Generally, the actual stroke of a flexure mechanism is limited by the maximum stress of the material. Here, we assume that the maximum stress is within the allowable value. Then, given an actuator with specific driving force, the stroke is governed by the stiffness of the mechanism. Due to a lower stiffness of the active constant-force structure, the same stroke is obtained with a lower driving force than the conventional structure. It is notable that the planar size of the fabricated CCFM is 94 mm × 72 mm, which can be optimized to obtain a more compact dimension. Moreover, the overall size and constant-force displacement range of the CCFM can be adjusted to cater to specific applications.

5. Conclusions

This paper presents the design and testing of a novel flexure-based compound constant-force mechanism. The flexure mechanism with leaf flexure hinges can offer a good constant-force property. With the combination of active and passive constant-force structures, the proposed CCFM exhibits a large stroke with reduced requirement on actuator driving force and provides a displacement range with constant-force output during the environmental interaction phase without using an extra control algorithm. Simulation results confirm the performance of the proposed CCFM. A prototype is fabricated to verify the presented mechanism design and to demonstrate its performance by experimental studies. Results validate the effectiveness of the proposed design as well as analytical model and FEA simulation results.
The leaf flexures with distributed compliance have been adopted to design the constant-force mechanism. It is notable that flexure hinges with concentrated compliance can also be employed to construct the constant-force mechanism. Moreover, the use of optimized flexure hinges is a potential approach to design the constant-force mechanism. In the future work, the mechanism will be miniaturized into smaller scale for micro-/nano-manipulation task. Referring to the influence of scaling and the similitude of mechanisms and compliant mechanisms [38,39], a new parametric study needs to be conducted to generate a good constant-force magnitude and motion range.

Author Contributions

X.Z. performed the literature view and mechanism design; X.Z. and G.W. conducted the experimental study; X.Z., G.W. and Q.X. wrote the paper.

Funding

This work was supported by the National Natural Science Foundation of China under Grant No. 51575545, the Macao Science and Technology Development Fund under Grant No. 179/2017/A3, and the Research Committee of University of Macau under Grant No. MYRG2018-00034-FST.

Conflicts of Interest

The authors declare no conflict of interest. The founding sponsors had no role in the design of the study; in the collection, analyses, or interpretation of data; in the writing of the manuscript, and in the decision to publish the results.

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Figure 1. Schematic of the proposed CCFM. (a) ACFM in top and bottom layers; (b) PCFM in middle layer; (c) Construction of the CCFM.
Figure 1. Schematic of the proposed CCFM. (a) ACFM in top and bottom layers; (b) PCFM in middle layer; (c) Construction of the CCFM.
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Figure 2. Example of CAD model for the CCFM. (1) Base board, (2) connector 1, (3) connector 2, (4) connector 3, (5) permanent magnetic housing, (6) moving coil, (7) CCFM, (8) end-effector, and (9) fixed end.
Figure 2. Example of CAD model for the CCFM. (1) Base board, (2) connector 1, (3) connector 2, (4) connector 3, (5) permanent magnetic housing, (6) moving coil, (7) CCFM, (8) end-effector, and (9) fixed end.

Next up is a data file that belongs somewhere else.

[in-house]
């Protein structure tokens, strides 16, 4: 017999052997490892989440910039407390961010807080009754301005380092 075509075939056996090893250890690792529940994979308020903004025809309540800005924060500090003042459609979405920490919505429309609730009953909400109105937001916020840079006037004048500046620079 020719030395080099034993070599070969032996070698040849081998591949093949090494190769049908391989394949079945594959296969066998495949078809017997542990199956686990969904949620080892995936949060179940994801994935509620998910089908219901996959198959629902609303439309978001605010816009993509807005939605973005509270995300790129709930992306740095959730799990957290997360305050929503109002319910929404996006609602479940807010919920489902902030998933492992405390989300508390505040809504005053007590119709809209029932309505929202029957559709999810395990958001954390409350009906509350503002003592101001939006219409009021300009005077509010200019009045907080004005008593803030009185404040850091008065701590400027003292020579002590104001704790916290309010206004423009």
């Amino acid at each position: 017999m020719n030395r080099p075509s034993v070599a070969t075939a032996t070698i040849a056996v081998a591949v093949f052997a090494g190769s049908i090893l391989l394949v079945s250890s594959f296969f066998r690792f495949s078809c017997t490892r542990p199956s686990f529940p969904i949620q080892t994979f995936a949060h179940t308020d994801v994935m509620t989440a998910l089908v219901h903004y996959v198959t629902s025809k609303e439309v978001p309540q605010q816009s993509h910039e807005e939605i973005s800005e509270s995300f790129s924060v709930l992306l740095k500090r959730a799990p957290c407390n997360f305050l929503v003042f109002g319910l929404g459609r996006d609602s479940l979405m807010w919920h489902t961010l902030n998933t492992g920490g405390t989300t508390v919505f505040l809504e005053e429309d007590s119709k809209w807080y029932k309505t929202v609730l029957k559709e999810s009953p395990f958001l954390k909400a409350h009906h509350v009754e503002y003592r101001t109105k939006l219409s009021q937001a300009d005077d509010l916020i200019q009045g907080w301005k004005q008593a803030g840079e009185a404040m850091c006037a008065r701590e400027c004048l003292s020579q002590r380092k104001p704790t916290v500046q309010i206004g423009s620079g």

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Figure 3. Kinematic model of one-half layer for the CCFM in top view.
Figure 3. Kinematic model of one-half layer for the CCFM in top view.
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Figure 4. The force-displacement relationship of the CCFM along x-axis.
Figure 4. The force-displacement relationship of the CCFM along x-axis.
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Figure 5. FEA simulation results. (a) Simulation setup; (b) Comparison between simulation and analytical model results.
Figure 5. FEA simulation results. (a) Simulation setup; (b) Comparison between simulation and analytical model results.
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Figure 6. Simulation result of stress distribution for the CCFM with the displacement Δ x applied in x-axis.
Figure 6. Simulation result of stress distribution for the CCFM with the displacement Δ x applied in x-axis.
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Figure 7. (a) Experimental setup; (b) Prototype of CCFM.
Figure 7. (a) Experimental setup; (b) Prototype of CCFM.
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Figure 8. Constant-force range test results of the CCFM.
Figure 8. Constant-force range test results of the CCFM.
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Figure 9. Test result of disturbance rejection during the environmental interaction. (a) The force applied to the input end; (b) The force on the end-effector; (c) Displacement of the end-effector.
Figure 9. Test result of disturbance rejection during the environmental interaction. (a) The force applied to the input end; (b) The force on the end-effector; (c) Displacement of the end-effector.
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Table 1. Specifications of the material [37].
Table 1. Specifications of the material [37].
ParameterValue
Density1040 kg/m3
Poisson ratio0.394
Young’s modulus2.2 GPa
Yield strength25 MPa
Table 2. Main parameters of the CCFM mechanism.
Table 2. Main parameters of the CCFM mechanism.
ParameterValue
l 1 19 mm
l 2 8 mm
l 3 19 mm
L30 mm
t i 1 mm
t o 2 mm
θ
Table 3. Simulation results of the first-six resonant modes.
Table 3. Simulation results of the first-six resonant modes.
ModeValue (Hz)
First mode46.7
Second mode85.0
Third mode85.7
Fourth mode115.4
Fifth mode150.0
Sixth mode201.3
Table 4. Comparison of the constant-force values for CCFM.
Table 4. Comparison of the constant-force values for CCFM.
MethodValue (N)Deviation
Analytical model9.012.5%
FEA simulation8.911.3%
Experimental study8.0-

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Zhang, X.; Wang, G.; Xu, Q. Design, Analysis and Testing of a New Compliant Compound Constant-Force Mechanism. Actuators 2018, 7, 65. https://doi.org/10.3390/act7040065

AMA Style

Zhang X, Wang G, Xu Q. Design, Analysis and Testing of a New Compliant Compound Constant-Force Mechanism. Actuators. 2018; 7(4):65. https://doi.org/10.3390/act7040065

Chicago/Turabian Style

Zhang, Xiaozhi, Guangwei Wang, and Qingsong Xu. 2018. "Design, Analysis and Testing of a New Compliant Compound Constant-Force Mechanism" Actuators 7, no. 4: 65. https://doi.org/10.3390/act7040065